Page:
NOT SEEING THE FOREST OR THE TREES
An Examination of Nature Deficit Disorder:
Welcome to our second installment in this social media series called “Finding the Wild Child Within” produced by Elder Greens Canada and the Wildcraft Forest Foundation.
Removing nature from our everyday lives has reached epidemic proportions as human civilization has become more urbanized. This is causing us to actually lose sight of both trees and the forest. This element of nature deficit disorder is called “plant blindness” and it represents an informally-proposed form of cognitive bias, which in its broadest meaning, is a human tendency to ignore plant species. This includes such phenomena as not noticing plants in the surrounding environment, not recognizing the importance of plant life to the whole biosphere and to human affairs, a philosophical view of plants as an inferior form of life compared to animals and/or the inability to appreciate the unique features or aesthetics of plants.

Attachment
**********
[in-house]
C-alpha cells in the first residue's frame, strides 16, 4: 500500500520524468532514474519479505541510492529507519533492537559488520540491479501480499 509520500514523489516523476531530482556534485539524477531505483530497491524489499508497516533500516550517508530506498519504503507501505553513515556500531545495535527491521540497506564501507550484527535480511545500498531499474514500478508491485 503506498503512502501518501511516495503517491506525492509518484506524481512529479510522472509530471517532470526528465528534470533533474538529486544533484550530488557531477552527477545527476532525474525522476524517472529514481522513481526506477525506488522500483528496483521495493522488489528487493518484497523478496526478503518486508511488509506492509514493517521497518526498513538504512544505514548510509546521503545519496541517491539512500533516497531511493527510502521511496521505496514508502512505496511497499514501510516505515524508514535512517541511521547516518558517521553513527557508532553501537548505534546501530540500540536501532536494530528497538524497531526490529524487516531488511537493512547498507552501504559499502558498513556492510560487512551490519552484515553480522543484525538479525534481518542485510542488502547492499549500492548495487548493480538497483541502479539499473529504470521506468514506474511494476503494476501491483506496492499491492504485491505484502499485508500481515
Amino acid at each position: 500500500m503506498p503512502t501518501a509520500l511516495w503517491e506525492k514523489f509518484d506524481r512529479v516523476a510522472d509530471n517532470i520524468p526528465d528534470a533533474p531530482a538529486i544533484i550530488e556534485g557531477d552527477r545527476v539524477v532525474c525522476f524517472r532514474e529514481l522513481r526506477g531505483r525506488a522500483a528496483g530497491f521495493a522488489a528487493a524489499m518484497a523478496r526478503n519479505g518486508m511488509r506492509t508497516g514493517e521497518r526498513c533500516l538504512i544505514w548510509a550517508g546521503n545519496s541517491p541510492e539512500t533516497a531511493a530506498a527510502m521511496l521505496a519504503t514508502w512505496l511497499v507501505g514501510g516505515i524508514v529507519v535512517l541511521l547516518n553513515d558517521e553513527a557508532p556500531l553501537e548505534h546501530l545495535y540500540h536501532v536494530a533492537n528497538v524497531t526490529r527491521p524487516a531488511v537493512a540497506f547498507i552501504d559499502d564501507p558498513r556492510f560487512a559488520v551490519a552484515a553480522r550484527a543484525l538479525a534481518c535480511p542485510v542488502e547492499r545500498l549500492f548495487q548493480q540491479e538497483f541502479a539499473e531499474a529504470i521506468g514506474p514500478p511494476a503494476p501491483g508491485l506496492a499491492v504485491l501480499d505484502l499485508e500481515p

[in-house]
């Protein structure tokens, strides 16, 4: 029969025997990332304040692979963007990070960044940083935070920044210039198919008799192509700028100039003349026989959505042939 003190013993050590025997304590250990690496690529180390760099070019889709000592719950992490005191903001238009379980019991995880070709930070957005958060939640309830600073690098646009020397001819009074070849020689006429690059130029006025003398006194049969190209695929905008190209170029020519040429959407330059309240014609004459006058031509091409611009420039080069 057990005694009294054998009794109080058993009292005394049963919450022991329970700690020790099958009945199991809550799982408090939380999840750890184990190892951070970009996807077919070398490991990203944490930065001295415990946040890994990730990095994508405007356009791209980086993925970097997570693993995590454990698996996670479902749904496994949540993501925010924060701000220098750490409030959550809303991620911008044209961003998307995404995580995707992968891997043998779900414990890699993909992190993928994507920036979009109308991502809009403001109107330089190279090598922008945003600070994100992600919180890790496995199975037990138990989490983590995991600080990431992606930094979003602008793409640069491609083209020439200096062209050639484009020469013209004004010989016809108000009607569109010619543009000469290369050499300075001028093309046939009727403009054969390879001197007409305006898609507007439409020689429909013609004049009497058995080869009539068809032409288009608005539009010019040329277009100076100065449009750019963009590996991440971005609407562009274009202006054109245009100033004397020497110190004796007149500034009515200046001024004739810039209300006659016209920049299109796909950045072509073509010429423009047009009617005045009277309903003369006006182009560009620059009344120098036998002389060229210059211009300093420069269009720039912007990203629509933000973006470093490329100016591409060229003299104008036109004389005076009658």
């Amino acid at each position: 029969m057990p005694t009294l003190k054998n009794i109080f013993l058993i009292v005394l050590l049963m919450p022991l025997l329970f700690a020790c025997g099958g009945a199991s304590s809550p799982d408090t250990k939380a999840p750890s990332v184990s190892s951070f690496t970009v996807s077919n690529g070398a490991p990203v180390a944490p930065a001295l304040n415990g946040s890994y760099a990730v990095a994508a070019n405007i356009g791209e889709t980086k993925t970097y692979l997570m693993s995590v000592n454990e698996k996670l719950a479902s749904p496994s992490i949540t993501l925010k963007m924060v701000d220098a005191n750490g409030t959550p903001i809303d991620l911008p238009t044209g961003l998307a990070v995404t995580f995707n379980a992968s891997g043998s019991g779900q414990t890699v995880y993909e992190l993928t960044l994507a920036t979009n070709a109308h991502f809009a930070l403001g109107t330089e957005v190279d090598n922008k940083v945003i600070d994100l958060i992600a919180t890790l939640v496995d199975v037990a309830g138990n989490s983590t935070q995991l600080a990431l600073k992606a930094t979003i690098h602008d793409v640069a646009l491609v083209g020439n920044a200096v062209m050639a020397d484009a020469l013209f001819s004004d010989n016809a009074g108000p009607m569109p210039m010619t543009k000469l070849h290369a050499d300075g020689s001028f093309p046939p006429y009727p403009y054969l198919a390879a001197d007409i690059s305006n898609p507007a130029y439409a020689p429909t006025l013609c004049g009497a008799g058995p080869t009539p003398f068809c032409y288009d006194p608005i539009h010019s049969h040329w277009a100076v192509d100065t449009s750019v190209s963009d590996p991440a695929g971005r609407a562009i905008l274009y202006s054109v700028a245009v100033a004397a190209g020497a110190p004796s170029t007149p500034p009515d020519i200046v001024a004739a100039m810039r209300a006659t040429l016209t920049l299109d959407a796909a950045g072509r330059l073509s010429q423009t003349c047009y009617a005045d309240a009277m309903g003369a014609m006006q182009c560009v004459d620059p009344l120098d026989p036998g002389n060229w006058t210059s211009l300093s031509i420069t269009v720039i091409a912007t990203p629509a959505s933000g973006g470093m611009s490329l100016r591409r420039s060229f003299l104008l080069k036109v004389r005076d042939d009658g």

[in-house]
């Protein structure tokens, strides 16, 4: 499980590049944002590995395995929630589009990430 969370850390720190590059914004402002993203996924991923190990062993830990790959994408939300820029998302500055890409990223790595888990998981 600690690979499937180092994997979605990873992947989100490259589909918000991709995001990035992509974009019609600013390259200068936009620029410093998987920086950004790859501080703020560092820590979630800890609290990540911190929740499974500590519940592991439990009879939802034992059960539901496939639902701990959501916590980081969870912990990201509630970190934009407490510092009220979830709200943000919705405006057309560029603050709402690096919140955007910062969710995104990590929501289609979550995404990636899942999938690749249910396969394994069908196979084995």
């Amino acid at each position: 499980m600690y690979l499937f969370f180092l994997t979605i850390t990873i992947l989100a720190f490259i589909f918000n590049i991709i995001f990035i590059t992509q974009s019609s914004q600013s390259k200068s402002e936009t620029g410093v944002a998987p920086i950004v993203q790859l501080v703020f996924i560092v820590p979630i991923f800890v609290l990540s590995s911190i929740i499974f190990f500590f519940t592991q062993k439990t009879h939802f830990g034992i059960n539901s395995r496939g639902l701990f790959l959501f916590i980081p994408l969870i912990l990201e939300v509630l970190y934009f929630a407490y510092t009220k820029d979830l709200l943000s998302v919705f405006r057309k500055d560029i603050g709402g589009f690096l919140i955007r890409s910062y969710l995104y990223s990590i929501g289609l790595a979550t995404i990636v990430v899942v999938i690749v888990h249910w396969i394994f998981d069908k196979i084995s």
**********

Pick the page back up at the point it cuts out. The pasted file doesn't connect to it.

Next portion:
As a cognitive bias this can actually negatively impact our mental and physical health as well as how we socially interact with each other and the world around us. Cognitive biases can affect one’s decision-making skills, limit problem-solving abilities, hamper career success, damage the reliability of memories, and can challenge one’s ability to respond in crisis situations. The condition can also increase anxiety and depression, and impair one’s relationships.